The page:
Mr. Cyrano tends to miss big shows; it's a philosophy. There's always something smaller and better out there. We sojourn uptown on Thursday through a night turned arctic to see Hamell on Trial do a spectacular set. Ed Hamell is a New York regular whose one-man acoustic wall-of-sound guitar variety show defies easy description -- was it Shaw who said that any philosophy that can be put in a nutshell belongs there? -- and will get the attention it deserves here at a later date; he spurts out the usual run of delightful potty-mouth jokes and his blizzard-strum songs of want, ambition, rage, crime and joy, including the new "single," which he describes as a grown-up meditation on adult dating ("I Want to Kill Your Kid"). We burrow into the basement Elephant Room for the spiky late-night addled jazz humor of Sex Mob. We meet a ridiculously honest cab driver (no kidding). There's a pumped afternoon set at Emo's by Man ... or Astroman? that's almost an updated by-the-numbers homage to Devo. Johnny Dowd starts in on a powerful performance of warped and culty guitar-based obsessions that demands more attention than I've got on Saturday night upstairs at The Ritz Lounge, leaving me feeling that I've brushed up against a future connoisseur's budding legend. But we have to meet Pageant and the gang at Babe's for Hot Sauce Johnson, whose drummer hits the high hat with his foot.
We stop in at the Cropduster Records showcase for a twangy pop outing by The Other 99, missing Julia Greenberg's set but admiring the attention that she's been getting over on mp3.com in recent days. MC J speeds off to see Sally Timms of The Mekons and New York rockabilly rocker Patricia Vonne while Mr. Cyrano surges up to see favorites Amy Rigby (recently departed from New York to Nashville; NYC music deity Rita Houston of WFUV 90.7 FM and I share the space outside the door when the College Students With Personal Issues won't let us in to the crowded room) and Pat DiNizio (see our MusicDish coverage of the Philadelphia Music Conference for more on Pat's solo work). We're pleased but not thrilled by Gorky's Zygotic Mynci, and we take in Tara McLean, Amy Correia, Llama Farmers, Ian Moore. We catch Mary McBride one morning before we've even had coffee, and come back later to hear Mojo Nixon vow to tie his pecker to the gate next door and wonder if Jesus will drink with him ("I know you can walk on water / but can you walk on all that beer?" he sings, hoping the Savior will make it home OK after a long night at the bar). And more, and more, and more. We do a mentor session with a Village VOICE critic and pick a fight with him over how irrelevant the VOICE's music coverage is (well, excuse me, duh). We bump into Amy Rigby over lunch at Stubb's and barely miss a band called Linus of Hollywood (I was looking forward to going up afterward and introducing myself as Linus of New York) and instead are treated to a fine surprise in the shape of singer/songwriter Miles Hunt from Shropshire, UK in the next slot.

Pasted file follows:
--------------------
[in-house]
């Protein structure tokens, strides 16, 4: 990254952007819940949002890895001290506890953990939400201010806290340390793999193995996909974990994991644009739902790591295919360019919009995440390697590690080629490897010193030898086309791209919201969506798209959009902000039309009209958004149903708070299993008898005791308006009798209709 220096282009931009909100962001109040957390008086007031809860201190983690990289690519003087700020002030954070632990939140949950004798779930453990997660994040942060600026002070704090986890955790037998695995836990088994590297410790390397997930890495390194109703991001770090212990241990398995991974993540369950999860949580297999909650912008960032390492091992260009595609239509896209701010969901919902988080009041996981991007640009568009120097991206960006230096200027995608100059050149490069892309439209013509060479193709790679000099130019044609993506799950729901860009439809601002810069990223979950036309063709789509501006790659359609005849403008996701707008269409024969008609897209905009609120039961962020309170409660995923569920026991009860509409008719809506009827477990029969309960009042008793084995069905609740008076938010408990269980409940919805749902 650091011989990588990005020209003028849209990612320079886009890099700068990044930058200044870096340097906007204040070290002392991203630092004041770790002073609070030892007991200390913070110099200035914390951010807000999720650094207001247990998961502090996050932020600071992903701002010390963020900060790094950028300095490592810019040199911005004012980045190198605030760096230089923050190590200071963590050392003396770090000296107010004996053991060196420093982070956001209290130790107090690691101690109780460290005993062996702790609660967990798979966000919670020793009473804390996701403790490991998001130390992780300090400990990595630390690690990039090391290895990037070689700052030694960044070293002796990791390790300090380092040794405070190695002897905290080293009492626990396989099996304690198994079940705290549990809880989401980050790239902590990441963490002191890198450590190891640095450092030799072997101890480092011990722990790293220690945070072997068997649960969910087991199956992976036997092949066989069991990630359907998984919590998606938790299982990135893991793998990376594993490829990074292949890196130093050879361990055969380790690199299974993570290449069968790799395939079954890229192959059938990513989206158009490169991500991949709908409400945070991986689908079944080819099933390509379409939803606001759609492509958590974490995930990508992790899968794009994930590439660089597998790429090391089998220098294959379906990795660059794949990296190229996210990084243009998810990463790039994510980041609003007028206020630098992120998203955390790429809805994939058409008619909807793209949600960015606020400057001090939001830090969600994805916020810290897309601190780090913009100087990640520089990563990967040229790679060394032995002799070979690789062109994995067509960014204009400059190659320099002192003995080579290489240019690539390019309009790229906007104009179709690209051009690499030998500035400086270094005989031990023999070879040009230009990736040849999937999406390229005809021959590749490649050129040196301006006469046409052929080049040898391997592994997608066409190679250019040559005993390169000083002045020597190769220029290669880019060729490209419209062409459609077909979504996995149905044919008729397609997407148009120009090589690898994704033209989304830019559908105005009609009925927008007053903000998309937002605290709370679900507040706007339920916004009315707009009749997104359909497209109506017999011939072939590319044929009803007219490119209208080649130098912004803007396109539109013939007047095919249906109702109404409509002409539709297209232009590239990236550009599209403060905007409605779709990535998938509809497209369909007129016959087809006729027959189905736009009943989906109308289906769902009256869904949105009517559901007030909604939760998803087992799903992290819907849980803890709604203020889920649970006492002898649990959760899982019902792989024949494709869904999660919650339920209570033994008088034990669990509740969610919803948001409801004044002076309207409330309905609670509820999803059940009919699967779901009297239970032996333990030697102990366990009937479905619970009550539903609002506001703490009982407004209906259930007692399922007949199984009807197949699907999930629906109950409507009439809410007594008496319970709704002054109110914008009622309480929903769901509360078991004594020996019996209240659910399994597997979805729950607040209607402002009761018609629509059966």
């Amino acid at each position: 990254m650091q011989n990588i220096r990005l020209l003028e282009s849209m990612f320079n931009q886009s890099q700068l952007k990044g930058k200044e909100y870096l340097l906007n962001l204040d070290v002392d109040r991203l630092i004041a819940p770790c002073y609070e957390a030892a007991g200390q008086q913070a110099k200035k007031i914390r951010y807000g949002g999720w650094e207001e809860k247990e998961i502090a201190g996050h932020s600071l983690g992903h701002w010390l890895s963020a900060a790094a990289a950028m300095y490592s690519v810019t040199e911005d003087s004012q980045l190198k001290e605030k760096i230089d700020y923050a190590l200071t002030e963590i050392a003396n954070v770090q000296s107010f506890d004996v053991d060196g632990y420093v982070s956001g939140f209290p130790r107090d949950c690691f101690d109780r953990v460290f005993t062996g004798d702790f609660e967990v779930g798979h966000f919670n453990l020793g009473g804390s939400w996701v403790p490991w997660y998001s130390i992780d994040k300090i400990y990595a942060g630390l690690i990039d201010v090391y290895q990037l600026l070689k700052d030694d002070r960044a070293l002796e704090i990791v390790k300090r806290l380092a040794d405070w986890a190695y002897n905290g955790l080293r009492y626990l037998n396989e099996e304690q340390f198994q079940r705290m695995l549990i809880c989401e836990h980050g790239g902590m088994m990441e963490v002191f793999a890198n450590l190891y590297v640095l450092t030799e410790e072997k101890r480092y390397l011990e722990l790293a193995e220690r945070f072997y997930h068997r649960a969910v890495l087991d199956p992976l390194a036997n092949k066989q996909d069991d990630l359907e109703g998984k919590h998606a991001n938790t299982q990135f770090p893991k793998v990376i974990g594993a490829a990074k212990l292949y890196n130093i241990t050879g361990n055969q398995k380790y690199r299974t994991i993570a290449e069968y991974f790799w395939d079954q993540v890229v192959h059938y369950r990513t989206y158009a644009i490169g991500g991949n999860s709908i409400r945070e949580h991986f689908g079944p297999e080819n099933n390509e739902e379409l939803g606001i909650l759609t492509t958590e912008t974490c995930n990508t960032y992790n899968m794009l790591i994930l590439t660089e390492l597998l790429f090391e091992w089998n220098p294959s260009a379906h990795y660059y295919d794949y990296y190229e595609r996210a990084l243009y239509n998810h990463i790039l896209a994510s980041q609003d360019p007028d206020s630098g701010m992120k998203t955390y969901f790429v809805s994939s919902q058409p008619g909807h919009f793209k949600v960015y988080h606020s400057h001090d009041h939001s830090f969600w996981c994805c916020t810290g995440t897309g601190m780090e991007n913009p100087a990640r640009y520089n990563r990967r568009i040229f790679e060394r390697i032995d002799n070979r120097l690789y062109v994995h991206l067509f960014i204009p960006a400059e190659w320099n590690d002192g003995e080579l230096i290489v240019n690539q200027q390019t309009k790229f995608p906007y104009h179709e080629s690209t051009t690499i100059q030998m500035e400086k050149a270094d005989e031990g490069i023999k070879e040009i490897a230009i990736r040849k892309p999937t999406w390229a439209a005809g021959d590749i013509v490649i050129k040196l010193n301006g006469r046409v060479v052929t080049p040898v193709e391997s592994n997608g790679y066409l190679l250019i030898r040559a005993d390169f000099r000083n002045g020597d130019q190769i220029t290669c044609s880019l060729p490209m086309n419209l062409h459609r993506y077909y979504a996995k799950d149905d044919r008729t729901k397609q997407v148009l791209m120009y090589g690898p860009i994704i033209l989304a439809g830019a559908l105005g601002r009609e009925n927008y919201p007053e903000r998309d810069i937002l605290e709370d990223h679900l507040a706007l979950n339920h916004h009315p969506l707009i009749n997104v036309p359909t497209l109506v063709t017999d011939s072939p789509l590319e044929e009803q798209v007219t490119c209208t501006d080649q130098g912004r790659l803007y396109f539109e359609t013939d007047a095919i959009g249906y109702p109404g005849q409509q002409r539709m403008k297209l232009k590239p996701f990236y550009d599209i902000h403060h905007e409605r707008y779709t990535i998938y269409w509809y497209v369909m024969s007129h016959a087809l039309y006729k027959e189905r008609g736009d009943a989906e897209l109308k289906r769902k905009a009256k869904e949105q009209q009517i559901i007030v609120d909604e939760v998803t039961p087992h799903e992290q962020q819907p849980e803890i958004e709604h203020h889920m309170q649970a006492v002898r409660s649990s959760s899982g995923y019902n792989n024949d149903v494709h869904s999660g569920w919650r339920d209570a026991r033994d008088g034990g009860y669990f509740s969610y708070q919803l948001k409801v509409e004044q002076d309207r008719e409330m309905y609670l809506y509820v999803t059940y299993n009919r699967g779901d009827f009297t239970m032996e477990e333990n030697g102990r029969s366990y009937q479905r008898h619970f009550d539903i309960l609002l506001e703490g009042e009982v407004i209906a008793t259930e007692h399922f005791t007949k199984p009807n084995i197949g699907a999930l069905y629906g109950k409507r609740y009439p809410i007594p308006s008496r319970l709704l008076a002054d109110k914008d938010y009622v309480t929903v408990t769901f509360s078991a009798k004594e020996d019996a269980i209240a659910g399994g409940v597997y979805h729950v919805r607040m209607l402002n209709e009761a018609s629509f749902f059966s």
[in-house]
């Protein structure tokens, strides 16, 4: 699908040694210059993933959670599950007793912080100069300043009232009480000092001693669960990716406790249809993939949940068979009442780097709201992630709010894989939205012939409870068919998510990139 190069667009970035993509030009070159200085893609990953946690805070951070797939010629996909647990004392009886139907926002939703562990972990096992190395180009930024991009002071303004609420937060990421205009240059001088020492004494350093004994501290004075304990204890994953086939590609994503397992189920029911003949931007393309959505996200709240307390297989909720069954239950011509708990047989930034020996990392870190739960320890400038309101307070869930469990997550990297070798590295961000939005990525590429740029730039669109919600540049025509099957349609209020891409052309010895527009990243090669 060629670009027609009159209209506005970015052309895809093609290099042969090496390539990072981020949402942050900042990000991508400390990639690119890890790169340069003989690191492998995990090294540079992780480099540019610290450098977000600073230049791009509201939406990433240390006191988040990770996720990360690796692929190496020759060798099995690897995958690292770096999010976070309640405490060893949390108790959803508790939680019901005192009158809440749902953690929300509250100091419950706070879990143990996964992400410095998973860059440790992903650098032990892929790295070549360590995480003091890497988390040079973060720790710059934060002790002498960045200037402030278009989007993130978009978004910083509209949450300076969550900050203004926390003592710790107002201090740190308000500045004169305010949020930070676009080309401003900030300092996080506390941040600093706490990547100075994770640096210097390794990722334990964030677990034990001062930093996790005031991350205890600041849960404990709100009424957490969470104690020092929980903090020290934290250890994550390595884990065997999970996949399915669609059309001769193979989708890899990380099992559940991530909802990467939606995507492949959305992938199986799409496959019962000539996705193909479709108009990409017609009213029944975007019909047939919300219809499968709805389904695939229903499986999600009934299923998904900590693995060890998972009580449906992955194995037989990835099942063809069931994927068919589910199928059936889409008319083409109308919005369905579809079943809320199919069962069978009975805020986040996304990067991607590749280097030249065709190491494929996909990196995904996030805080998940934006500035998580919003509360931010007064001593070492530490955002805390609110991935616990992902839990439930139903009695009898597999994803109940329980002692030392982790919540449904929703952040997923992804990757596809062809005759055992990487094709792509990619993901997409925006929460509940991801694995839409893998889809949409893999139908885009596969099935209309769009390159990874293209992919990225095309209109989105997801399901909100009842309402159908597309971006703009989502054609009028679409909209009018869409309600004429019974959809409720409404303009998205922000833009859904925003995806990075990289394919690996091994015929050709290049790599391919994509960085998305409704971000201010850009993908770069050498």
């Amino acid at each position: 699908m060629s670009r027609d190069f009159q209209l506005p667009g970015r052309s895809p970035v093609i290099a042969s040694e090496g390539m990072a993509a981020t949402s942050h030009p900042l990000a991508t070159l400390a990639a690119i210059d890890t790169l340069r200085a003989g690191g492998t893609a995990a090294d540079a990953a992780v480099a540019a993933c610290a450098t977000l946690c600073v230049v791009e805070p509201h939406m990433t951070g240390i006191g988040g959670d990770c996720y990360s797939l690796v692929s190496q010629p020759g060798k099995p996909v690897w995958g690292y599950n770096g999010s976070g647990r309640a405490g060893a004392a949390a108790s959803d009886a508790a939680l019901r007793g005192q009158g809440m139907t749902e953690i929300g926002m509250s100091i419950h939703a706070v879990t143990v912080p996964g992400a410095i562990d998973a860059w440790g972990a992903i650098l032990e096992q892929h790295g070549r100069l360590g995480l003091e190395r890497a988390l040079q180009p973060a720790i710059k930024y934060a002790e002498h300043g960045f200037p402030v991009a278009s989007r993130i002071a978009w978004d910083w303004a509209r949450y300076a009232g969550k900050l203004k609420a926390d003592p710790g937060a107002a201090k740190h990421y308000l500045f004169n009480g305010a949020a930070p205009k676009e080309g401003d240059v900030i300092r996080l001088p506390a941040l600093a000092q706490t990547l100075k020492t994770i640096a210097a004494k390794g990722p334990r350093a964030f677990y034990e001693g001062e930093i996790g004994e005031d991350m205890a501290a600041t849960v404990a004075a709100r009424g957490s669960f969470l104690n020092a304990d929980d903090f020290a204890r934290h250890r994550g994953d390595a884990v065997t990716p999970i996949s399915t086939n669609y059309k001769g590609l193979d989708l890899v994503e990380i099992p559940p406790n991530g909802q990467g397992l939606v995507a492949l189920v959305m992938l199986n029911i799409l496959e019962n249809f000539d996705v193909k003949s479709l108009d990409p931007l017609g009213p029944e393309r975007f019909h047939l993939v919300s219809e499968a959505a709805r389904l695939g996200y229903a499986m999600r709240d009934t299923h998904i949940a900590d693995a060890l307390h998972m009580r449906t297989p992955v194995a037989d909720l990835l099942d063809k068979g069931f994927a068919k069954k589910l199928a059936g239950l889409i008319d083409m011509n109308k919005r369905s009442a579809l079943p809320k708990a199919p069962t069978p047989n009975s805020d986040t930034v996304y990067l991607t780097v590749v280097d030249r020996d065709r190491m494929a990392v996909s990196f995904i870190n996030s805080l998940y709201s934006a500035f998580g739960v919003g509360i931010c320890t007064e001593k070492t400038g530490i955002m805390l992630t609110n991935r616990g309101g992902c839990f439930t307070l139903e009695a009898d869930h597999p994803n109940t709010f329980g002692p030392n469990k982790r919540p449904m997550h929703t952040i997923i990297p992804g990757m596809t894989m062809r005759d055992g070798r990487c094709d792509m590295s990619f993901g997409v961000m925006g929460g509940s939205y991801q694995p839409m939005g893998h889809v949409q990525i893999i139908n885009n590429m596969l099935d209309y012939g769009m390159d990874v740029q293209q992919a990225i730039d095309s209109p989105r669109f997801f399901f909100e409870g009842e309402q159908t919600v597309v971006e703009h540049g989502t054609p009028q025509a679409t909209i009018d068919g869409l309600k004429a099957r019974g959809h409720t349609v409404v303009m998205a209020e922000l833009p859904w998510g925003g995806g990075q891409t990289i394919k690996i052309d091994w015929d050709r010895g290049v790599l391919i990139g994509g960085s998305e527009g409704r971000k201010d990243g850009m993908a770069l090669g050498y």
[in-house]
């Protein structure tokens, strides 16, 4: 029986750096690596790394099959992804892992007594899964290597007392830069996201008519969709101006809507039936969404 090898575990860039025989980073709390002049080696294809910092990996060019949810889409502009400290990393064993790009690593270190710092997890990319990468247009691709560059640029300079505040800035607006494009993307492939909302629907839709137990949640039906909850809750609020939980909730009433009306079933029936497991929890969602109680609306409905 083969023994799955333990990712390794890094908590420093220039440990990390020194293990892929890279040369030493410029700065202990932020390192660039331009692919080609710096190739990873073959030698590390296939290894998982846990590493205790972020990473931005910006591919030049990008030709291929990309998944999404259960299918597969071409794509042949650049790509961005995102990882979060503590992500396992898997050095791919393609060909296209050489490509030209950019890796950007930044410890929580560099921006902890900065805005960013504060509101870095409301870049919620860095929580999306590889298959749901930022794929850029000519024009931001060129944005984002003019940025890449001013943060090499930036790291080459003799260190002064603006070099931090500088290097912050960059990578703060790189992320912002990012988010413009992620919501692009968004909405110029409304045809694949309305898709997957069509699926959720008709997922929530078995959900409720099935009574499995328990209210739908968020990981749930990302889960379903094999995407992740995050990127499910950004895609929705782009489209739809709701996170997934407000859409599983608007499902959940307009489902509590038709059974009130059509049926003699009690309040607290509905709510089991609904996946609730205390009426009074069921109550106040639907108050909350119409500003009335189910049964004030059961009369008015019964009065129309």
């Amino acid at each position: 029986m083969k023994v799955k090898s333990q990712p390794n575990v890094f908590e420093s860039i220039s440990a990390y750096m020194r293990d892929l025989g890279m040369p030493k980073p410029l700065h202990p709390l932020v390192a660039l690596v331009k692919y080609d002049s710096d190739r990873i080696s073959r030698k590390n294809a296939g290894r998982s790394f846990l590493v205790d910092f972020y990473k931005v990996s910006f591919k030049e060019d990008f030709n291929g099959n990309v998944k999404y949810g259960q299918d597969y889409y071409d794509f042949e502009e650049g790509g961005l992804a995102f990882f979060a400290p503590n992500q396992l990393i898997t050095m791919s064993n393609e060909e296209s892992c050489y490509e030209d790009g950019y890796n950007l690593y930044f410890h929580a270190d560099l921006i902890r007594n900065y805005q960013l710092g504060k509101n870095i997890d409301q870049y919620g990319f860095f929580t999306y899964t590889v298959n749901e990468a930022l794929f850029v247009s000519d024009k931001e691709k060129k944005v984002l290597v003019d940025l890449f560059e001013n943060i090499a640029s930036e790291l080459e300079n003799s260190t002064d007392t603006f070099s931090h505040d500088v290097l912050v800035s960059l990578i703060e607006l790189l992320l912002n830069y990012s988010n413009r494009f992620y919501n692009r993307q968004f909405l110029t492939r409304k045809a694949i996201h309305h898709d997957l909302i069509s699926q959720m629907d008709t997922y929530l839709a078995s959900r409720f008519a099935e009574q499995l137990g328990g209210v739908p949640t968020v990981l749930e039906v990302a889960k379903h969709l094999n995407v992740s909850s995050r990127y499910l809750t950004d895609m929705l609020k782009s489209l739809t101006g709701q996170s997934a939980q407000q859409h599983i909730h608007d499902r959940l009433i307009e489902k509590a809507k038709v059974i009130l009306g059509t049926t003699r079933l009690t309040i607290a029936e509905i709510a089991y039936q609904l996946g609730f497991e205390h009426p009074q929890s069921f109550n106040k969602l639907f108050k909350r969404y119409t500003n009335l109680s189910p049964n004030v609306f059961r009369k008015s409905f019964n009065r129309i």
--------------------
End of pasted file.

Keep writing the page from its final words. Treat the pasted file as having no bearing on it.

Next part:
Friday night. We make it in to Lucy's for the tail end of Philadelphia band Stargazer Lily (f/k/a Cory), a first time viewing for me and a recommendation from Long Tom and Roamer of the Indie Alliance gang. Ushered up to the balcony by the bothered bouncer, we wave our blinking red lights (given out by strippers, er, models at the Temptress showcase) over the railing until Pageant spots us from the floor. (Pageant got a Napster t-shirt. Apparently SXSW vendors favor lovely insistent redheads, and the booth guys are softer touches than the booth girls.) Stargazer Lily, named after a favored flower judging by 641 Alta Vista hits on the name, is entrancing; the band's paired lead vocalists, Susan Rosetti and Steph Hayes, lead the unwary through a sultry show of casually displaced eroticism and concentrated, tuneful rhythmic explorations. Currently under an Arista Records development contract, the band tours our region and is an easy pick for a night of back-seat and almost droll rapture. I'm looking forward to another viewing without a music conference hung around it, as I'm looking forward to hearing their CD.
Mike Viola, Saturday morning, 2 a.m., pickup truck
After Stargazer Lily I adjourn for a quick margarita break up to The Ritz, with acoustic bluegrass accompaniment by Jim & Jennie and the Pine Barons from Croydon, PA. A lucky few of us regroup at The Blind Pig across the way for a 1:00 a.m. set by Mike Viola & The Candy Butchers. Mike Viola, a near-Boston native (Stoughton, MA) is based out of New York these days, and I had not seen him before despite his many downtown shows. Here he headlined a late-running showcase for RPM/Columbia (Sony), which left him starting off far too close to Austin's 2:00 a.m. closing to do any justice to his powerful material.